De Quervain’s Tenosynovitis

What is De Quervain’s Tenosynovitis?

A painful condition affecting the tendons of the thumb is known as De Quervain’s Tenosynovitis.


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Its Anatomy & Causes

Tendons, long cord-like structures attach between the muscle to bone. There are two sets of tendons connecting the wrist to the thumb. The tendons pass through a tunnel known as tendon sheath, which helps to glide smoothly when the thumb straightens and bends.

Prolonged overuse of the wrist and thumb due to repetitive movements can lead to thickening, swelling and inflammation of the tendon and its sheath, resulting in increased friction between the structures. This can give rise to intense pain when moving the wrist, or when using the thumb to grasp or pinch.


Symptoms

  • The main symptom is pain felt over the thumb side of the wrist, and can spread upwards to the forearm. The pain tends may develop slowly over time and with increased thumb movements involving grasping or pinching, or on wrist rotation.
  • Swelling can be seen over the thumb side of the wrist. At times a fluid-filled cyst can also be seen
  • Difficulty in moving the thumb and wrist
  • A catching or snapping sensation in the thumb when one moves it

Risk Factors

Some of the risk factors for De Quervain’s Tenosynovitis include:

  • People whose occupations or hobbies involving long and continuous overuse of the wrist and having to repeatedly grasp or pinch with the thumb
  • Common occurring between the ages of 30 to 50 typically
  • Past injury to the wrist or base of the thumb resulting in a buildup of scar tissue
  • It is found more common in women than in men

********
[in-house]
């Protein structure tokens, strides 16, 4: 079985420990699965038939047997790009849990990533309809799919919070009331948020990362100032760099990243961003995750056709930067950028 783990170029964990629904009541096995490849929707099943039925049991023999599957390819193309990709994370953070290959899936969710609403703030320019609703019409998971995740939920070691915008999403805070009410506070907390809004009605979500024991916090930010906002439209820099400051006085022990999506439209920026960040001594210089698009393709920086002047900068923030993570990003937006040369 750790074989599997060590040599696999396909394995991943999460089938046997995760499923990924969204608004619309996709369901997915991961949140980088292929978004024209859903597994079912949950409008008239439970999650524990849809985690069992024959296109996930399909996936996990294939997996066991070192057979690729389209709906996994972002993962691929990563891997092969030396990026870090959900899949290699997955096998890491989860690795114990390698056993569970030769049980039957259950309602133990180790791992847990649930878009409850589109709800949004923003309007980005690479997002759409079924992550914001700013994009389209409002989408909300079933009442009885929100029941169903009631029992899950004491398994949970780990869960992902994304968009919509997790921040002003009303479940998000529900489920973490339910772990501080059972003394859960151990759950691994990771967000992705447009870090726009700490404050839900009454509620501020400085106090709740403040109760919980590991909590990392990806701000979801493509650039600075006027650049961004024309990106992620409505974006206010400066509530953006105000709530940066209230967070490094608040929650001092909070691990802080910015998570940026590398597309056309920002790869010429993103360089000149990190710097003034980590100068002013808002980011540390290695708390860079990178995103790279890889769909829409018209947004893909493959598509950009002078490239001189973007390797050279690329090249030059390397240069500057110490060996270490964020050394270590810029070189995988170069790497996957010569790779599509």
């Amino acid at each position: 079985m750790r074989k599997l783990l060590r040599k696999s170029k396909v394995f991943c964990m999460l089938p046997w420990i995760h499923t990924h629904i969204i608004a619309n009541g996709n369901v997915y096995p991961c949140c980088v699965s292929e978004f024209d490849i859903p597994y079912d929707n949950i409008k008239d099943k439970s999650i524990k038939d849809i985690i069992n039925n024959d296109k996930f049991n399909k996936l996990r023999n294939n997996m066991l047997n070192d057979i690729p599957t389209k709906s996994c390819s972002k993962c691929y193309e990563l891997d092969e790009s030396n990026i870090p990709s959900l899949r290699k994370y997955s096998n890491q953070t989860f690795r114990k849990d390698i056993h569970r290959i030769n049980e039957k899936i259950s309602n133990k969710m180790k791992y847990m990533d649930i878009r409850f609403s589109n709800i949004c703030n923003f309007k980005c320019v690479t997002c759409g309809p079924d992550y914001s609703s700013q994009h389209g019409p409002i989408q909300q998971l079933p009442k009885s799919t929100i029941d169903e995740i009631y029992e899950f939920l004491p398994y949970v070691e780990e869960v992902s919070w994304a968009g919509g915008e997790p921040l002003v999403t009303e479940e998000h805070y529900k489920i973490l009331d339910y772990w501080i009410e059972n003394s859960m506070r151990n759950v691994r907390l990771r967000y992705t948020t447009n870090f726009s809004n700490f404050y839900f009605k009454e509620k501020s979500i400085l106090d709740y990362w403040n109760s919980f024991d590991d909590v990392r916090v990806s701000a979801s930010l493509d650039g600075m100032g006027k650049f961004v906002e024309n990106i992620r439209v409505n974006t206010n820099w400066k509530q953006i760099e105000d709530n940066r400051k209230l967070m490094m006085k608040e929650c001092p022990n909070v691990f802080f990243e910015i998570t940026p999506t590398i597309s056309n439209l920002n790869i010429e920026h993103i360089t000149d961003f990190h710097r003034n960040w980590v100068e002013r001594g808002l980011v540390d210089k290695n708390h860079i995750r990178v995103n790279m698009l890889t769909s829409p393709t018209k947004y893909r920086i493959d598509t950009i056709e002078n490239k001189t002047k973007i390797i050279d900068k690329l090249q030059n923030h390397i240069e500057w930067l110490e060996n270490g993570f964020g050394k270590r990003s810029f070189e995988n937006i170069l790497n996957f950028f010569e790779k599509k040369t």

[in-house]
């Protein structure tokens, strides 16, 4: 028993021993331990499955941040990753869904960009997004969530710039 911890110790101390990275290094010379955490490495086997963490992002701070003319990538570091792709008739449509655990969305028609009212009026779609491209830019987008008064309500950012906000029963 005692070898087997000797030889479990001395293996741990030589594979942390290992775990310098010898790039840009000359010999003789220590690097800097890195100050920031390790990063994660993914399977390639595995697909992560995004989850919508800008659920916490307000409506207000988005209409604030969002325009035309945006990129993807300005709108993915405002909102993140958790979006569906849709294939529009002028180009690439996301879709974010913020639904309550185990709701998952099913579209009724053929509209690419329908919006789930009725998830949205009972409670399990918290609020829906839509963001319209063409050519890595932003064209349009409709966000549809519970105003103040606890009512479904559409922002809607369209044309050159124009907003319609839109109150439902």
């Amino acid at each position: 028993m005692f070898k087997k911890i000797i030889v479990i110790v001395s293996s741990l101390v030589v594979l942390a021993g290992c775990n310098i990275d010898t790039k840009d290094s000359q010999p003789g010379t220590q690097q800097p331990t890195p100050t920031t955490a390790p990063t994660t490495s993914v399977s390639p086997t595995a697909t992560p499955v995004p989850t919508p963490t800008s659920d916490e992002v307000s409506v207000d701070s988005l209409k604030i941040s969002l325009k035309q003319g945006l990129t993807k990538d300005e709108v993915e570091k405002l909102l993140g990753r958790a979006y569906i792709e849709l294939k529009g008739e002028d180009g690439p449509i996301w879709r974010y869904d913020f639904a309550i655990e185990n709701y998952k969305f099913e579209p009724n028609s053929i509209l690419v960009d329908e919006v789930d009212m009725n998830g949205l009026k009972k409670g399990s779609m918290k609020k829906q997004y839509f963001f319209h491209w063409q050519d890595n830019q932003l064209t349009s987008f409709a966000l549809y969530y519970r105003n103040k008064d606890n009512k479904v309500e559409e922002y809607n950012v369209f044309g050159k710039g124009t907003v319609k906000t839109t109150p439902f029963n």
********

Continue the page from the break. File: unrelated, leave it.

• Certain medical pre-conditions such as pregnancy and rheumatoid arthritis

Diagnosis

Doctor could diagnose De Quervain’s Tenosynovitis, after a detailed history and physical examination of the wrist and affected thumb. Typically, no investigations or X-rays are required.


Treatment

The type of treatment for De Quervain’s Tenosynovitis varies with the severity:

  • Avoidance of the causative activity
  • Painkillers such as paracetamol and nonsteroidal anti-inflammatory drugs (NSAIDs)
  • Gentle exercises to strengthen the muscles and reduce irritation to the tendon, relieving the pain
  • Wearing a splint to immobilize the wrist and thumb
  • Extracorporeal Shockwave Therapy (ESWT). This is a painless and non-invasive procedure which causes improvement in blood circulation and a tissue-repairing effect on the inflamed tendons
  • Corticosteroid (H&L) injection. This is the injection into and around the tendon sheath, to reduce the inflammation. The effect may be temporary, usually last around 3 months, and sometimes may last a year or longer. More than one injection may be necessary.
  • If all else fails, surgery should be considered. The process involves releasing the tendon to allow it to glide freely, and is usually performed under local anaesthesia.

Dr. Tan & Partners @Siglap

Joint Pain, Men’s Health & Sexual Health Clinic

Dr. Edwin Ong is currently practising in Men’s Health & Sexual Clinic @Siglap 


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914 East Coast Road
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Telephone:
+65 6962 2144

Email: hello@dtapclinic.com

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